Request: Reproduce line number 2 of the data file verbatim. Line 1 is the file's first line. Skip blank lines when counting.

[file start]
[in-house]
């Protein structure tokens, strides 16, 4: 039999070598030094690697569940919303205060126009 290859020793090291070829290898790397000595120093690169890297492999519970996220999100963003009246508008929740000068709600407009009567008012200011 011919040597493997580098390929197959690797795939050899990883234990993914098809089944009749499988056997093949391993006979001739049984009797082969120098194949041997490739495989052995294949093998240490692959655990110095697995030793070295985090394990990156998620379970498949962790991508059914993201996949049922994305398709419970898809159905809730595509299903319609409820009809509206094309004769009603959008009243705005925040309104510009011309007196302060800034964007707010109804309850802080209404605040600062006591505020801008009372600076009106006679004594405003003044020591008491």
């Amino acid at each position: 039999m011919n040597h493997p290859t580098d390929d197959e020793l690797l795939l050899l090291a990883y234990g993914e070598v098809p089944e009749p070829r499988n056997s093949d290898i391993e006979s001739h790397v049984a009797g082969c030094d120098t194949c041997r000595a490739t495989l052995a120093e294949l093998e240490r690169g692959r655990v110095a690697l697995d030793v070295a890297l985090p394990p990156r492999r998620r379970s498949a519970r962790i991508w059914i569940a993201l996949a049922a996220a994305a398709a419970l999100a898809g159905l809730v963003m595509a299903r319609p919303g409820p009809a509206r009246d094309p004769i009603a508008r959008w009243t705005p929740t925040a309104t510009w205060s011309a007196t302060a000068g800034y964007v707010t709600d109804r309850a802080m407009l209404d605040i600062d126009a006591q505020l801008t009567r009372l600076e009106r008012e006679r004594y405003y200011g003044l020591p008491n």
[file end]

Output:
């Protein structure tokens, strides 16, 4: 039999070598030094690697569940919303205060126009 290859020793090291070829290898790397000595120093690169890297492999519970996220999100963003009246508008929740000068709600407009009567008012200011 011919040597493997580098390929197959690797795939050899990883234990993914098809089944009749499988056997093949391993006979001739049984009797082969120098194949041997490739495989052995294949093998240490692959655990110095697995030793070295985090394990990156998620379970498949962790991508059914993201996949049922994305398709419970898809159905809730595509299903319609409820009809509206094309004769009603959008009243705005925040309104510009011309007196302060800034964007707010109804309850802080209404605040600062006591505020801008009372600076009106006679004594405003003044020591008491």